NORMAN — Not long after Oklahoma receiver Sterling Shepard got settled on the airplane heading back from South Bend, Ind., on Saturday, the Stanford-Washington State game came on televisions in the cabin.
The game was in the fourth quarter but when Stanford running back Barry Sanders came back in the game, highlights of Sanders' second-quarter reception were shown.
On the 16-yard play, Sanders flashed the cutting skills that both made his dad famous in the NFL and had recruiters from across the nation calling when Sanders and Shepard were teammates at Heritage Hall.
“It kind of threw me back to high school seeing him run around like that,” Shepard said.
Later, Shepard cheered as Sanders scored his first collegiate touchdown in Stanford's 55-17 blowout.
For most of three years at Heritage Hall, Shepard and Sanders lit up opposing defenses game after game.
In their second year, both turned in their best games to date on the same day.
Against Notre Dame, Shepard had five catches for 83 yards, including a 54-yard touchdown. Shepard has had better yardage days, but Sooners coaches said the combination of his receiving and blocking made it Shepard's most complete game.
Sanders finished with three carries for 34 yards, including the 22-yard touchdown, plus that earlier reception that drew replays on highlight shows.
Sunday morning, the former teammates shared a call.
“Some people come up to me all the time asking me, ‘Is he as good as everybody says he is?'” Shepard said. “I always tell them he's really good. On Saturday, I got a chance to be like, ‘I told you he was really good.' He's making people fall and it just looks like he does it so easy. I know that because I've played with him.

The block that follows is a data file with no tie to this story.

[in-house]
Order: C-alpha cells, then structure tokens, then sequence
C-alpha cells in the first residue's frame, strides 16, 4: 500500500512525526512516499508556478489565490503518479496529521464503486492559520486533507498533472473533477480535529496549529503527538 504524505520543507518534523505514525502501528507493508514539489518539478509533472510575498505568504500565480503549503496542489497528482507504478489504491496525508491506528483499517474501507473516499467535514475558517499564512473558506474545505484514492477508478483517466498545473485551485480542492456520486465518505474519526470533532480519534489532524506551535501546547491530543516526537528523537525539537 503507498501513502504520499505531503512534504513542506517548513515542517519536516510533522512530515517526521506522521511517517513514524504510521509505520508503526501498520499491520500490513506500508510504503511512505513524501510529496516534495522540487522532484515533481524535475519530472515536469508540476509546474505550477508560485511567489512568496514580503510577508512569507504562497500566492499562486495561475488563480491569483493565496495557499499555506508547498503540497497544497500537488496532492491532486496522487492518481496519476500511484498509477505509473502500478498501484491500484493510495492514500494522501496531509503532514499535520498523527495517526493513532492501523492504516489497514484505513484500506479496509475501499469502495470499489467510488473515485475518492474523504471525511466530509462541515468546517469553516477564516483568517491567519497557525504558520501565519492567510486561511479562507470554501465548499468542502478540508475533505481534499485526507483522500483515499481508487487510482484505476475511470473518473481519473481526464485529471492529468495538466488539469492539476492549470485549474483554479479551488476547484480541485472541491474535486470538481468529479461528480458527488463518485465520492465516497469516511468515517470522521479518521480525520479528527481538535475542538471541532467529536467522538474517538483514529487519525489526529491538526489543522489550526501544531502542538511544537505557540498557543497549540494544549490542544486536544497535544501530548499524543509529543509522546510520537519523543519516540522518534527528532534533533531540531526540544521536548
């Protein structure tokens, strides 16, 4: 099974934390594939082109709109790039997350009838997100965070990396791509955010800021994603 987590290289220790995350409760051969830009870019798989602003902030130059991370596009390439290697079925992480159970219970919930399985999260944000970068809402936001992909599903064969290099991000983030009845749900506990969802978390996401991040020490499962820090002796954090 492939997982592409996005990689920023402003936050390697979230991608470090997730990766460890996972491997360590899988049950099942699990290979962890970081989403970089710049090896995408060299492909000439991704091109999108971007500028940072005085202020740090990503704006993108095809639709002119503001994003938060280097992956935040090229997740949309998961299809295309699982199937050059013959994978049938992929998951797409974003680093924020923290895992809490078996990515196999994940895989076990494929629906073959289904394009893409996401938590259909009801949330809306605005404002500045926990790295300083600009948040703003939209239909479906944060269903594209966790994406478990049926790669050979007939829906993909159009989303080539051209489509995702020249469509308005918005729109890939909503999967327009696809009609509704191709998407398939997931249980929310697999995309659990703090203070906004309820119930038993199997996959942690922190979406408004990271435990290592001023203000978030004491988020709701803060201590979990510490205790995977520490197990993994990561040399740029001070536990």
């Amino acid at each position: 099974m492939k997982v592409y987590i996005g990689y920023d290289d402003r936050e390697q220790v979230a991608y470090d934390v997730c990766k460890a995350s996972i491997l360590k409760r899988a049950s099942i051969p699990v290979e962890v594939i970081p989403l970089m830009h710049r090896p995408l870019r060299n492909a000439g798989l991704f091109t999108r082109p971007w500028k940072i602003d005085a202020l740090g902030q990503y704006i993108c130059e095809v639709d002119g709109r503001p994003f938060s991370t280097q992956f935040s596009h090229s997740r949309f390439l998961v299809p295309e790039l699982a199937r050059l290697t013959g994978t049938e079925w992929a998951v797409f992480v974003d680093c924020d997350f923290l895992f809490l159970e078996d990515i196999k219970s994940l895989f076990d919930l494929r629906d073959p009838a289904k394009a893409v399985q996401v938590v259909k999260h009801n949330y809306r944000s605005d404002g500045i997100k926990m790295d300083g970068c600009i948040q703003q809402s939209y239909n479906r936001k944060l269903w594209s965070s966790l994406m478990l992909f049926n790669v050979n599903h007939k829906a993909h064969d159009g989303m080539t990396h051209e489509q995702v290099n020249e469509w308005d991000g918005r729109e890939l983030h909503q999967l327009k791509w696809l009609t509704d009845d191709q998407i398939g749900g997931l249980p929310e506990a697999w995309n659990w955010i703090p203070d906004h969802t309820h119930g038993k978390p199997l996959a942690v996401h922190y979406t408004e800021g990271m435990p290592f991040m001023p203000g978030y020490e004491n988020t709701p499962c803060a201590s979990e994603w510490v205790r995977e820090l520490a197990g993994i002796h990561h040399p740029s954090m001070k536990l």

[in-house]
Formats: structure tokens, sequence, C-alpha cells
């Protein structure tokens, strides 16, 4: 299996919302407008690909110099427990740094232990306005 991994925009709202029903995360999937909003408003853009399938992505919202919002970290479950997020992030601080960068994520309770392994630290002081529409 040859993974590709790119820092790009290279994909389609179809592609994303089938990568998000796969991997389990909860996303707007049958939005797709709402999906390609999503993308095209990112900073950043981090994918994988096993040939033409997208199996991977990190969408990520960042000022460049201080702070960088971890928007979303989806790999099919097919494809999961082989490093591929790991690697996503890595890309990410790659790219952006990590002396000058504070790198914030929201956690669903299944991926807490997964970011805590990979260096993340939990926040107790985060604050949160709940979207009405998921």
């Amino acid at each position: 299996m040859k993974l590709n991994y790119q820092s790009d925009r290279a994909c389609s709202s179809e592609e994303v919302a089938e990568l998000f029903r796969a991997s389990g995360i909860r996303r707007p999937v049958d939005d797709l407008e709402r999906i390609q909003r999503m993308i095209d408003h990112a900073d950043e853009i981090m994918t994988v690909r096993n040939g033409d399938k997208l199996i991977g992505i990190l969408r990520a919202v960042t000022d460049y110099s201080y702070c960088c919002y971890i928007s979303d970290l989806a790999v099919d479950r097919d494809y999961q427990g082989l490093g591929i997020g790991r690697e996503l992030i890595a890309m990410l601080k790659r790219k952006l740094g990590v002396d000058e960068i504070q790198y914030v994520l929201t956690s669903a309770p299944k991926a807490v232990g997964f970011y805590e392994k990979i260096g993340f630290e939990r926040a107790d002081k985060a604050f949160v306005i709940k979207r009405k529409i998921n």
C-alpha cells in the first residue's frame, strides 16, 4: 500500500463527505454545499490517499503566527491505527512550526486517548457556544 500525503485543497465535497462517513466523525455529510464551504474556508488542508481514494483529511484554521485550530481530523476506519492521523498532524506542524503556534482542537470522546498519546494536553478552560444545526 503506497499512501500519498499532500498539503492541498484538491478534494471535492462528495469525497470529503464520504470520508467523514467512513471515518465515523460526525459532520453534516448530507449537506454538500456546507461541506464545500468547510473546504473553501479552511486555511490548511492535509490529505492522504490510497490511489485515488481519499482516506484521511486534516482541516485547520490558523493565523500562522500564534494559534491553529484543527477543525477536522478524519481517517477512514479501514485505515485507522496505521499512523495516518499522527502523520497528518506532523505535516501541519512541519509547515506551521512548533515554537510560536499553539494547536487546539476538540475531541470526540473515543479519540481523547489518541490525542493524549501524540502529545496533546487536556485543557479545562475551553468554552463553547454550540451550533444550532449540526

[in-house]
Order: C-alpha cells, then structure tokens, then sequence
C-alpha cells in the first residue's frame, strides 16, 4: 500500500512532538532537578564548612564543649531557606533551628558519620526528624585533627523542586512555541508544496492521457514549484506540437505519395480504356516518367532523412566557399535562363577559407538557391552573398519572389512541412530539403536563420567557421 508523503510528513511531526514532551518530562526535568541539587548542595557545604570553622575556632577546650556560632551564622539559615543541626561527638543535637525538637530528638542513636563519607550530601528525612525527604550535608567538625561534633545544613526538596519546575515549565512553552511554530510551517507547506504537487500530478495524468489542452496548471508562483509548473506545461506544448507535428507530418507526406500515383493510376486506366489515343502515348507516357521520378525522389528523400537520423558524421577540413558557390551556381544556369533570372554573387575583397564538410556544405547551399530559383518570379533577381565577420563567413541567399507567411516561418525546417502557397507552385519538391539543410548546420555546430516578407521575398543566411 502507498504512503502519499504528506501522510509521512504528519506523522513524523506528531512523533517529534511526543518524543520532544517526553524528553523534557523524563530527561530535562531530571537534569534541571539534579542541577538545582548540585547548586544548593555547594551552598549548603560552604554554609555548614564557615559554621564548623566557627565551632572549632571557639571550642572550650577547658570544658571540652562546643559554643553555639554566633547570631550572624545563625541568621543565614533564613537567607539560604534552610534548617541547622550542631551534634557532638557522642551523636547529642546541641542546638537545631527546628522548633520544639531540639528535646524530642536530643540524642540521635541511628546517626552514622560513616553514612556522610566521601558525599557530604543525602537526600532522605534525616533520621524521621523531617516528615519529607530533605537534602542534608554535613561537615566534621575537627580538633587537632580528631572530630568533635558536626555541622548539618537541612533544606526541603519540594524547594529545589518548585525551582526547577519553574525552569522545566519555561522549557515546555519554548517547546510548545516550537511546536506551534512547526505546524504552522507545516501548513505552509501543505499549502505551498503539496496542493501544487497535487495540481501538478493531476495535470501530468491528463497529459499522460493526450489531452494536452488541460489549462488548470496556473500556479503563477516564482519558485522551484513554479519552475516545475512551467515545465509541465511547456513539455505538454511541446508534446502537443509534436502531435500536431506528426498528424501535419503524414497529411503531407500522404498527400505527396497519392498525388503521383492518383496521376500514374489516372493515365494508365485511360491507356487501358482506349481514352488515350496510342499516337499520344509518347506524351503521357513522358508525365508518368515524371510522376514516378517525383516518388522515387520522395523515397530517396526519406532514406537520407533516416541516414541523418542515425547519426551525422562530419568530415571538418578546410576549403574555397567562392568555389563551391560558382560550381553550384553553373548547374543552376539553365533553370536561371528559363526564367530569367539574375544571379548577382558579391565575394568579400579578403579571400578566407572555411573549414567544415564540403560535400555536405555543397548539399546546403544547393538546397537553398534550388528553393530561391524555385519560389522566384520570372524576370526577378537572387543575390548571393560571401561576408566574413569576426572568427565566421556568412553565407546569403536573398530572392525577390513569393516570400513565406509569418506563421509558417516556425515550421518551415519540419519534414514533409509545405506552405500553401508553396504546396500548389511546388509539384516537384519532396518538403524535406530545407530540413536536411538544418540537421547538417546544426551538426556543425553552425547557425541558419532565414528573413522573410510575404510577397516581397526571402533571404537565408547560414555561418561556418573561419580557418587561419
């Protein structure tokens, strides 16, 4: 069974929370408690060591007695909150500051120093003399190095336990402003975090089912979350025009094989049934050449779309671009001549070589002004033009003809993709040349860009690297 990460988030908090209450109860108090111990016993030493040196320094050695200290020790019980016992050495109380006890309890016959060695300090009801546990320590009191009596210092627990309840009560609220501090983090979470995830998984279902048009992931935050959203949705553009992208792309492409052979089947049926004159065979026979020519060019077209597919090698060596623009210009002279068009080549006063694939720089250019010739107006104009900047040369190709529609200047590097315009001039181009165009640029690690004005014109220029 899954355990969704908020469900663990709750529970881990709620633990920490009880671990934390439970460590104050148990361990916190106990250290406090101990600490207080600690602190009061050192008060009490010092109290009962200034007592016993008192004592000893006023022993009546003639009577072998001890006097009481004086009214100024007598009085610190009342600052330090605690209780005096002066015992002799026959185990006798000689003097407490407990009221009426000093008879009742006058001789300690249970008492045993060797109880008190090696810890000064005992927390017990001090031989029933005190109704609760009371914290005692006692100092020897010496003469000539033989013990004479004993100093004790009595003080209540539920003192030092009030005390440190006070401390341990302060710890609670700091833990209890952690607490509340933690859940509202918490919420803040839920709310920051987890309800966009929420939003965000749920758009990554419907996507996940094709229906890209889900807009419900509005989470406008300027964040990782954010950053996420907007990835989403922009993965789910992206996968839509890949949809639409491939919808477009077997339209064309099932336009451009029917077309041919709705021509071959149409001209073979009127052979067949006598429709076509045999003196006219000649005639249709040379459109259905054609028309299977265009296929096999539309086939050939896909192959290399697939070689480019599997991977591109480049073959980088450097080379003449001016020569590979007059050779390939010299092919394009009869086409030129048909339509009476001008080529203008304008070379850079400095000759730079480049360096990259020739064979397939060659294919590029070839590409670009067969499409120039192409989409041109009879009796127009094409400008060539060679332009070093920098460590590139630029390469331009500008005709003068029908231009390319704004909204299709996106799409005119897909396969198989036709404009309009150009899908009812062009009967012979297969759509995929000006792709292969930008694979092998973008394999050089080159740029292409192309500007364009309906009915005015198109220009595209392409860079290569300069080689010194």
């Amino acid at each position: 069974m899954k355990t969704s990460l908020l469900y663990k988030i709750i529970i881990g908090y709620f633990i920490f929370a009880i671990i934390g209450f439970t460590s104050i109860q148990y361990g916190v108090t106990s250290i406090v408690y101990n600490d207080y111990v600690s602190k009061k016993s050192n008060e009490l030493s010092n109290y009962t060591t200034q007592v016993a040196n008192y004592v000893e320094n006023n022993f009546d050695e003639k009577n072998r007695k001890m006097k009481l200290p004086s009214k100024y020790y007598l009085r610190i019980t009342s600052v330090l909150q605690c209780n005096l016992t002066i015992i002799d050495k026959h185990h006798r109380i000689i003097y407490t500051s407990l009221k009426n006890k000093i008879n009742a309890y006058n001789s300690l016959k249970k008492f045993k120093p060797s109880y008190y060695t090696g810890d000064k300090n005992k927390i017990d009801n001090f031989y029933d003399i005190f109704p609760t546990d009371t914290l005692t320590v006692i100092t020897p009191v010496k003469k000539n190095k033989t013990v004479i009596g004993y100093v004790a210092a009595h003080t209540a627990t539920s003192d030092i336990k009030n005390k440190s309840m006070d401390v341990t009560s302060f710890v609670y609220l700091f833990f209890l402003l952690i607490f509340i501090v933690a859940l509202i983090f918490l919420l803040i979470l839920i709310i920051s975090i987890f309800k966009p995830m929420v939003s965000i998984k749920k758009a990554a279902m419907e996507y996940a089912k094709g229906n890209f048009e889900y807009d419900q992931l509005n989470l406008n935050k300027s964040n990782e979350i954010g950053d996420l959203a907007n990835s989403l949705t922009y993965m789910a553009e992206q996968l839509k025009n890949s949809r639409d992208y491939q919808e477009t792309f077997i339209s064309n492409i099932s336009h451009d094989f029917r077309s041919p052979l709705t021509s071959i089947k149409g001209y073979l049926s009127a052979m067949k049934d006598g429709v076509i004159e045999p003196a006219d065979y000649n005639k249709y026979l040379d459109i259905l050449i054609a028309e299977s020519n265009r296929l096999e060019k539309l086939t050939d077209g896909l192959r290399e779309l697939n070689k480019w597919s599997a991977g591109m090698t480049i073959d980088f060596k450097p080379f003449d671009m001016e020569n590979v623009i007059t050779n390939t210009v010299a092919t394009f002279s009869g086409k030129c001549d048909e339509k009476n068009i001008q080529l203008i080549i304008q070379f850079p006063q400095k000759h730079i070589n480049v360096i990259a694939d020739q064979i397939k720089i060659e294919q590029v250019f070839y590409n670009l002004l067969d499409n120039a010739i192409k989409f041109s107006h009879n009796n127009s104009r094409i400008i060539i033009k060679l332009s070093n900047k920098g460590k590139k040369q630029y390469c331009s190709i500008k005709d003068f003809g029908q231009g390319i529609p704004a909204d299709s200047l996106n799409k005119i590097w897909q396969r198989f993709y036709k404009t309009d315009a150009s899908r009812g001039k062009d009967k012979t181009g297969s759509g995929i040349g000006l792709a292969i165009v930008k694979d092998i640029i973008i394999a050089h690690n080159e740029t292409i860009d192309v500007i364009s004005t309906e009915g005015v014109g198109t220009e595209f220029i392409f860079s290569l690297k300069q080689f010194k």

“A lot of people don't get to see it, but they caught a glimpse of it Saturday.”
Sanders has been caught up in a logjam at running back with the Cardinal.
“I always knew that once he gets his shot, he's going to take advantage of it and that's what he did,” Shepard said.
Shepard has taken advantage of his opportunity as well. He's started all four games so far and is averaging more than 14 yards per reception.
He's been more consistent this season, staying on the field in every situation instead of just coming on in four-wide sets.
“I think Sterling is a little different than a lot of slot guys,” co-offensive coordinator Jay Norvell said. “He's a pretty strong kid. He's built like a pit bull. He can handle blocking those bigger guys, and he did a lot of that Saturday.”
Never was that more evident that early in the third quarter against Notre Dame when Blake Bell hit Damien Williams on a swing pass. Shepard's block helped Williams get about 10 more yards for a 17-yard gain and helped set up an eventual field goal.
“He was just outstanding,” Bob Stoops said. “What you don't see unless you go back and watch the game again is you should see the way he played without the football in this game. It's really fun to watch. The guy was blocking everywhere, hustling. That's what I'm most proud of. He was outstanding when he didn't have the ball.”
Early in the fourth, Shepard all but put the game away with his long touchdown.
Shepard looked like he might get brought down by converging Irish defensive backs inside the 20, but he was able to outrun both defenders to get to the end zone.
“I saw how open it was and was kind of surprised when I came out of it,” Shepard said. “I just tried to have tunnel vision and get to the end zone.
“It was probably the fastest I've ever run.”
Sooners co-offensive coordinator Josh Heupel said the game went beyond just Shepard's best game as a Sooner.
“He played as complete a game at the wide receiver position as we've had played around here in a long time,” Heupel said. “Catching the football. Competitive plays. But he played a physical game. I'm extremely excited about what I saw from him.”